While a German A Level can at times be taken without prior experience, chances are that most pupils who decide to study German at AS and A Level will have spent the two years previous to that learning the language.
For them, AS and A Level German will take them to the next level of language learning and, in this higher class, they will begin to explore more complex linguistic properties while placing themselves in more advanced scenarios and settings.
Many students who chose to study German at GCSE back in Year 9, whether on a whim or because they had a goal in mind for acquiring this particular language, will probably have come to realise that they actually found it surprisingly easy!
While German is relatively similar to English, it naturally has a very unique make-up and its own set of exceptions to grammatical rules to master. As such, the longer you spend learning the language at school, the better your grammar and vocabulary will become.
In addition, studies have shown that dyslexic pupils often find it’s easier to learn German online than French or Spanish, which could be down to its somewhat logical and intuitive parts of speech.
French and Spanish derive from Latin which is a classical language that many Britons are just not in tune with.
German is a very beneficial and very popular language today, and is widely spoken across the globe. Some say that it is the language of a powerful nation that supports its fellow European countries, for instance by keeping the eurozone alive and supporting struggling economies.
Germany has even bailed out Spain and Greece during hard times, which means that it plays a big part in keeping some of our favourite holiday spots going strong!
Following the war and its own financial crisis, Germany rose from disaster and gained recognition and praise for its excellence in the fields of manufacturing and engineering, while also becoming increasingly well-known for its high-class education system.
Progressing from the GCSE German course, AS and A Level German are designed to develop the student’s confidence in communicating in the language (i.e. across all topics: speaking, listening, reading and writing). The focus that all AS and A Level specifications put upon the various ways of communicating makes more effective communicators of these language pupils.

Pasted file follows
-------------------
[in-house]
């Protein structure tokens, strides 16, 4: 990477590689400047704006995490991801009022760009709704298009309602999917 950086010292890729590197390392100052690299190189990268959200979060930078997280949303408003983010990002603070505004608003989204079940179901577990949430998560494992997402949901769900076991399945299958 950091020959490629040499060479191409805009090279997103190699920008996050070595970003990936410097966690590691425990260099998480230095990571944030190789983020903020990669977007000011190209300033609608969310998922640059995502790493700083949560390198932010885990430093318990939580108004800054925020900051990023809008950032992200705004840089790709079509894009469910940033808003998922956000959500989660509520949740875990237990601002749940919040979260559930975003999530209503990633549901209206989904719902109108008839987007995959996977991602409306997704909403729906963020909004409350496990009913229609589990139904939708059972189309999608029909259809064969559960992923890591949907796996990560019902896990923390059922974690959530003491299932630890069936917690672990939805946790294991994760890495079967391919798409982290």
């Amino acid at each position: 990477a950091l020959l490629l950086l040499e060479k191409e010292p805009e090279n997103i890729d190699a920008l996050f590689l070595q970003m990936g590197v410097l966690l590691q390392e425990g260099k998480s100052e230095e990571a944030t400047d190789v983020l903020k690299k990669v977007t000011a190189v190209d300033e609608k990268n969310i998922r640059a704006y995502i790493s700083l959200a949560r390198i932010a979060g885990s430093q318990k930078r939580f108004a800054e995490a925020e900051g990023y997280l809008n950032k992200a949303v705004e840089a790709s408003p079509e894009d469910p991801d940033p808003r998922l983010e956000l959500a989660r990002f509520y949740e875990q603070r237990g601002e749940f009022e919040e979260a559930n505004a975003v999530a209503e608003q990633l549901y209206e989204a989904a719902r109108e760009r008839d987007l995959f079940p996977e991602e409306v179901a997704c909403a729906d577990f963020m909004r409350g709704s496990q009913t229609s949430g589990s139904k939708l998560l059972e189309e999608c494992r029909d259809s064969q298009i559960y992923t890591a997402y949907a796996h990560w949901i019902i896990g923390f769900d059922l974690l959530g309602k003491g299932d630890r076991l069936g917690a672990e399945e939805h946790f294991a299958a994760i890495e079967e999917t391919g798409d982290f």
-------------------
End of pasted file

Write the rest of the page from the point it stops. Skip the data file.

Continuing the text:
Through the understanding of culture in Germany and other German-speaking countries, students will be motivated to grow more curious about the language and its heritage and thus encourage interest to keep them engaged with lessons.
It is this enthusiasm that will enable a language learner to be more proficient and to start to think about broadening their skills either through further education or by embracing opportunities to travel.
Some schools or colleges may offer you the chance to visit a German-speaking country or to take part in an exchange programme, both of which will give you an opportunity to excel your language skills.
Though optional on many courses due to financial matters, pupils who complete exchanges often find the experience to be a very worthwhile one and come back invigorated by the language immersion. Students can later draw on these experiences when it comes to their exams.
All of the same exam boards offer German at the higher levels of AS and A Level, and these will follow the standard exam structure in terms of assessment for the unforeseeable future (i.e. being graded from A*-G).
Below is further information about the principal exam boards offering the AS and A Level German specifications in the UK.
With new specifications having been brought out this year for German (teaching from 2016 and exams from 2017), AQA has modified its previous syllabus which now includes, at a glance, modules on Social issues and trends, Artistic Culture and Grammar, with optional module Literary texts and films.
The contents of this higher-level course reflect the sophistication of the course in comparison to the GCSE syllabus. The qualification offered by AQA is linear, which means that students sit their exams at the end of the course. Therefore, pupils will be assessed for the AS Level at the end of Year 12 and for A Level in Year 13.